As organizations grapple with the challenges of a dynamic global economy, digital disruption and the constant need for upskilling and reskilling their workforces, Chief Learning Officers (CLOs) have become pivotal figures in shaping the future of modern businesses. Executive leaders are moving past outdated practices that kept employee learning in a silo and recognizing that it plays a crucial role in achieving their broader business goals.
Let’s discuss how the CLO role has evolved to go beyond traditional training and development to become a strategic position that drives innovation and cultivates talent to drive long-term business growth.
The modern Chief Learning Officer
Functioning primarily as a training director, the responsibilities of a traditional CLO typically included to design and implement:
In prior decades, a typical CLO’s objective was to bring the workforce up to speed with current organizational standards. Now, businesses have realized the potential for learning to contribute to a company’s competitive evolution, so the role of a CLO is less about compliance, and more about breaking current molds to launch a business into its next phase.
- Designing educational resources that prioritize accessibility and equity at all levels
- Thinking beyond short-term skills training to include other credentials such as degrees, high school diplomas and professional certifications
- Aligning employee learning objectives with organizational goals
- Implementing modern and accessible learning tools
- Facilitating an organizational culture shift to make learning a foundational aspect of day-to-day life
While every company is different, it’s common to see learning and development (L&D) – the CLO’s primary domain – as part of a broader Human Resources (HR) department. The CLO is rarely the same person as the Chief Human Resources Officer (CHRO). The latter oversees a wider scope of responsibilities whereas the former focuses on learning, development and education. The two executives can function as invaluable partners and allies, working together to strategize L&D with other elements of HR to foster a more impactful employee experience. In many cases, the CLO reports to the CHRO, whereas the CHRO reports to the Chief Executive Officer (CEO).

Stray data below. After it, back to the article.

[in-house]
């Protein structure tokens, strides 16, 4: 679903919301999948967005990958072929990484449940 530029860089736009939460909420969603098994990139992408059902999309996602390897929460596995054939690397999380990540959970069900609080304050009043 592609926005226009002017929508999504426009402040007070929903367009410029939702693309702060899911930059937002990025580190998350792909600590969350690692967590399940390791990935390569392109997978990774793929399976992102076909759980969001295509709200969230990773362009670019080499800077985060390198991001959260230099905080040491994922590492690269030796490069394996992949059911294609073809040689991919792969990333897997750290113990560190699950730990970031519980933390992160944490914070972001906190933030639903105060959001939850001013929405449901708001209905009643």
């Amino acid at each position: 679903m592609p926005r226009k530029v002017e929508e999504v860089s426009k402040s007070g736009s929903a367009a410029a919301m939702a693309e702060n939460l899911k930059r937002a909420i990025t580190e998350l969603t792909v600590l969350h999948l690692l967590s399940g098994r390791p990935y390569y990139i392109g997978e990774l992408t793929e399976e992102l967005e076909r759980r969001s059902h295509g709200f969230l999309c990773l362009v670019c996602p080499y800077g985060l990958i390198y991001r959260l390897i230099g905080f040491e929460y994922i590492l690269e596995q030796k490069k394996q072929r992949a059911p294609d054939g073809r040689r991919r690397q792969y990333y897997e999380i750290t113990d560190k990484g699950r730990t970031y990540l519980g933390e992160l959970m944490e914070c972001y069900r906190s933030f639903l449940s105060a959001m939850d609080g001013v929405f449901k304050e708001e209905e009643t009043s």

Challenges facing learning & development teams right now
The modern workplace is continuously changing. This means that the learning and resources required to remain adaptable and competitive have to keep pace as well.
Presently, L&D teams are not only encouraged to revamp existing programs but also to undertake complete overhauls on how learning is delivered to employees. This is due to:
- Rapid technological advancements, such as automation and artificial intelligence
- Growing skills gaps between employee skill sets and organizational needs
- Shortages of skilled talent across all industries
- A growing need for workforces to be more agile and prepared for unforeseen disruptions
- Cultural shifts and prioritizing diversity, inclusion and equity initiatives
It’s the responsibility of a Chief Learning Officer to liaise with the rest of the C-suite to understand what these shifts mean for the business and work with their team to strategize how to address them.
What makes a successful CLO in 2024 and beyond
Evolution is a constant in the world of a Chief Learning Officer. Consequently, it’s crucial for an individual in this role to embrace habits and behaviors that fortify their individual position and overall team, today and for the future.